A popular local saying cited by an online investigative report on sex workers in Lhasa goes, “The poor go to the Second Ring Road, the middle class to Tianhai Night Market, and the rich to Sun Island.” The report went on to say, “Countless numbers of young women from Sichuan, Chongqing, Hubei, and Hunan walk Lhasa’s Second, Third, and Fourth Ring Roads, as do a number of middle-aged women, forming a unique landscape in Lhasa.” A Shenzhen frequenter of Lhasa brothels gleefully shared his whoring knowledge online, “Zhonghe International City is the real red-light district of Lhasa—there are high school and low class girls, Nepali girls, Russians. The foreigners are expensive and ugly. I suggest you support domestic merchandise. I don’t know how many girls there are in Zhonghe International City—I have never counted them. Anyway, most of the shops within a five-kilometer radius of Zhonghe International City are in the flesh trade, haha.”
In Sun Island there are restaurants selling various regional delicacies, shops selling Tibetan Mastiffs (it has a huge photo of the 10th Panchen Lama on the wall, and a framed photo of Mao Zedong on the table), four-star hotels with Chinese, Tibetan, and Indian restaurants, sex shops, Lhasa People’s Culture and Art Museum, and temporary offices of the Lhasa municipal government.
I once went to a restaurant called “People’s Commune” that had portraits of Mao Zedong and his slogans hanging on the wall. The servers all wore green army garb with Mao buttons. They looked like part Red Guard, part Kuomintang special agents in Cultural Revolution era propaganda films, and part monster. A couplet hung on the wall on both sides of a Mao portrait draped in a spotless white Tibetan ceremonial scarf that said: “Don’t forget Chairman Mao when your fortune changes; don’t forget Deng Xiaoping when you get rich.” I have been told that the owner of the restaurant is from Deng Xiaoping’s hometown. He must have gotten rich.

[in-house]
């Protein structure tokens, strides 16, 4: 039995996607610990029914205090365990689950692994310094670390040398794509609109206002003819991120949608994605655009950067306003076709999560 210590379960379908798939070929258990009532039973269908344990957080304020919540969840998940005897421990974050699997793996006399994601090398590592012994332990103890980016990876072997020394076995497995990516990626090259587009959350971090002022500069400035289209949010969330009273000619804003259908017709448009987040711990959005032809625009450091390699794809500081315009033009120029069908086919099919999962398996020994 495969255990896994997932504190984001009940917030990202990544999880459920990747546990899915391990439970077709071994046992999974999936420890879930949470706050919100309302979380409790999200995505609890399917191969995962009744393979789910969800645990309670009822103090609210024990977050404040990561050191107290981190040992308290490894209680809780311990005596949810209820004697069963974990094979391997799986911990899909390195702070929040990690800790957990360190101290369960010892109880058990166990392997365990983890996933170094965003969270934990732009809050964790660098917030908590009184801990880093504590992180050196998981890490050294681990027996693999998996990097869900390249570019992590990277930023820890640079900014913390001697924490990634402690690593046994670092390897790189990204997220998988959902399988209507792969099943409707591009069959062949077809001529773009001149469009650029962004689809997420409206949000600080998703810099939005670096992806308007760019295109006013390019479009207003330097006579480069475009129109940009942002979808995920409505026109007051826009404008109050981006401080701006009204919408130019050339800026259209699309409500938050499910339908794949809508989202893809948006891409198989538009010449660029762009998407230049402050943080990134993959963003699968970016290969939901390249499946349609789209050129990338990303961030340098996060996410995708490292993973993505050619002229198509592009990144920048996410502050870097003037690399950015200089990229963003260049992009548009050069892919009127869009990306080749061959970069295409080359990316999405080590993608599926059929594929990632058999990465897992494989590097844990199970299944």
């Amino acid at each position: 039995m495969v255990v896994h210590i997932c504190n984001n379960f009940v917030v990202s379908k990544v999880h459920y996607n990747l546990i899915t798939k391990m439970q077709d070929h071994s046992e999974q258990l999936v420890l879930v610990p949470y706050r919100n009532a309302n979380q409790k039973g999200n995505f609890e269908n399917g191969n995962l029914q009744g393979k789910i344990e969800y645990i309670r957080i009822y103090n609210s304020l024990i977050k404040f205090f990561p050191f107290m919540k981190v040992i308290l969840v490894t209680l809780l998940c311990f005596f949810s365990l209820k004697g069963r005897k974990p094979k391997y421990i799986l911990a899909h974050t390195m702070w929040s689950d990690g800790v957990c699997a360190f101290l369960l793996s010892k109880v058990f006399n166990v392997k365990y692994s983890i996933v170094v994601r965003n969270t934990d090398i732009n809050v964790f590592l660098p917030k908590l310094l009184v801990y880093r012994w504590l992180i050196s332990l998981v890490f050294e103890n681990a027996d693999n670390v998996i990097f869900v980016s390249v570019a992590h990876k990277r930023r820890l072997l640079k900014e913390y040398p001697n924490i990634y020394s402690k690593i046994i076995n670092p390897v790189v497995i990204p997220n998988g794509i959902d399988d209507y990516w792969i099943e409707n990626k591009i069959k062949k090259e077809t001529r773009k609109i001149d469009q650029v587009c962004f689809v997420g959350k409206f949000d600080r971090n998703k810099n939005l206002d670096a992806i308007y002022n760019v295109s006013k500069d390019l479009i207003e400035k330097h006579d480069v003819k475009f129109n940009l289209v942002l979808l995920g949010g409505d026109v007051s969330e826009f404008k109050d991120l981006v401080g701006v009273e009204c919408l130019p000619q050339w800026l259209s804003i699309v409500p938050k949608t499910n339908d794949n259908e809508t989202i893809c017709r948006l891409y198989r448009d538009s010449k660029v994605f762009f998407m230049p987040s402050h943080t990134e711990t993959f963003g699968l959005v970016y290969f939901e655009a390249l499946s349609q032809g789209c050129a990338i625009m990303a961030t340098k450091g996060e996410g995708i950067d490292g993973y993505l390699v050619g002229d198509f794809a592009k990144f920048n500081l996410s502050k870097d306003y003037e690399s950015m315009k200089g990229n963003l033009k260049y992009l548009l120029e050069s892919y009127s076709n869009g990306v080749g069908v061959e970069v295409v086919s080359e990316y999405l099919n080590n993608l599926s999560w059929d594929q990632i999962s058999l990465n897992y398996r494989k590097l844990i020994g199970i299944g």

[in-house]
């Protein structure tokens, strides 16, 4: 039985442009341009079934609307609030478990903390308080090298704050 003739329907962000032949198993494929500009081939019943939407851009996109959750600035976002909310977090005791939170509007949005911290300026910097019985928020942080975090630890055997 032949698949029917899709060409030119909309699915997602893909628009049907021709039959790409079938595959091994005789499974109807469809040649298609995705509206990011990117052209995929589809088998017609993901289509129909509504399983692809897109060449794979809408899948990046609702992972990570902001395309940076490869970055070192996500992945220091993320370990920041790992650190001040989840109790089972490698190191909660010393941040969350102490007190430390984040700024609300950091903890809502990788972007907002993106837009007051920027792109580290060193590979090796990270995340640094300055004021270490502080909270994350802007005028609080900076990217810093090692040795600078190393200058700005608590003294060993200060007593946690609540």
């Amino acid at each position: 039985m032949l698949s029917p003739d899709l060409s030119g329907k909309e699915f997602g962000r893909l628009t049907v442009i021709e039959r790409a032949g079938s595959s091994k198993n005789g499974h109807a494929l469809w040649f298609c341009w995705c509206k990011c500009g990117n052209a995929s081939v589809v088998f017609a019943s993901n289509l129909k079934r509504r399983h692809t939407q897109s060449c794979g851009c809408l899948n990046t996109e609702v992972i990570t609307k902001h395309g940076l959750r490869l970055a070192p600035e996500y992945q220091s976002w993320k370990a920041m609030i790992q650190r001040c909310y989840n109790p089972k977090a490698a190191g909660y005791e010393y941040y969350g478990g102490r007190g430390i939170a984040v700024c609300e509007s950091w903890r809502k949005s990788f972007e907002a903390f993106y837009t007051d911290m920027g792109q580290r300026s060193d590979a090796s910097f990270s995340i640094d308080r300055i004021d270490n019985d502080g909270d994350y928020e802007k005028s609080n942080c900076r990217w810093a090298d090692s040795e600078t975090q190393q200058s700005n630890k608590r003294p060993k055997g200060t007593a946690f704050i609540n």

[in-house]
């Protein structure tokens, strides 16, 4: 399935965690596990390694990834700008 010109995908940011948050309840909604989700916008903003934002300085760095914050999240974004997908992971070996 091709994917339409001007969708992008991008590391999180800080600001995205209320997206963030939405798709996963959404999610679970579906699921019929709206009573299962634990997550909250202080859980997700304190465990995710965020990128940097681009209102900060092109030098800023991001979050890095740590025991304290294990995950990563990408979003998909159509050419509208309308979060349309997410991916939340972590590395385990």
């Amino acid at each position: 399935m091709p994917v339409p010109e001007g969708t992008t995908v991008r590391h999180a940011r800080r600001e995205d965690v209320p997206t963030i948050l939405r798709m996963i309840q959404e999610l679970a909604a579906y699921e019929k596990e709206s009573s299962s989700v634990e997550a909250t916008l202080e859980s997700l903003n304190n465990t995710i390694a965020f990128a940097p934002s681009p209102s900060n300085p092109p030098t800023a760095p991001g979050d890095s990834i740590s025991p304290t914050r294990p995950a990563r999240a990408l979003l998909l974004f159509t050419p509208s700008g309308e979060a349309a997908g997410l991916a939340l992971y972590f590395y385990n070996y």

I also saw a performance of the musical Himalaya at the Lhasa People’s Culture and Art Museum, which was a joint government-business venture. The performers were mostly from mainland China. The acts included acrobatics and magic mixed in with burlesque that looked like Indian dance, Thai dance, and Arabic belly dance. Also mixed in were the Qinghai-Tibet railway, Chinese flag, and Olympic torch. The only thing missing was a request that the whole audience stand up and sing the Chinese national anthem. Especially vulgar was when they asked a “Tibetan girl” named Something Dolma to the stage to find a husband. If the Han Chinese man from the audience invited to the stage agreed to three conditions, he would become the “King of Guge.” If not, the “Tibetan girl” would put on a saccharinely sweet voice and proclaim, “He must kowtow in punishment!”
That line was truly awful. It instantly gave away the real point of the musical that proclaims itself to be “representing Tibetan culture.” What was the significance of the kowtowing? What kind of people would make pilgrimages to Lhasa kneeling and kowtowing every three steps during their long journeys? Are they all being punished? What crime did they commit? To Tibetans, those who kowtow are remarkable pilgrims. They hurt themselves physically to express their extraordinary faith, and they deserve our bows in tribute. For this hodgepodge of Tibetan cultural symbols to portray something that is originally a sacred act of immeasurable virtue as “punishment”—even as a joke, is going too far. In this joke, the real Tibet is clearly being degraded, dishonored, and desecrated.
English translation by Human Rights in China.
Tsering Woeser, also known as Woeser, is a Tibetan born in Lhasa during the Cultural Revolution. She has lived and studied in Kham, eastern Tibet, and other places in China. After graduating from the Chinese language and literature department of the Southwest University for Nationalities in 1988, she worked as a reporter and editor for a newspaper in Kardzé (Ganzi). She returned to Lhasa in spring 1990 to work as an editor for the Tibet Literature magazine. In 2003, the authorities banned a collection of her essays, Notes on Tibet, for "political errors"; she was dismissed from her position in June 2004. She writes in Chinese and is the author of 10 books, including collections of poems, essays, stories and oral histories, and her works have been collected in three other volumes. Her books have been translated into English, German, French, Spanish, Catalan, Japanese and Tibetan. She is the recipient of many international awards. She currently lives in both Beijing and Lhasa, and considers herself a Tibetan exiled in China.
 Translator’s Note: Guge is an ancient kingdom of west Tibet.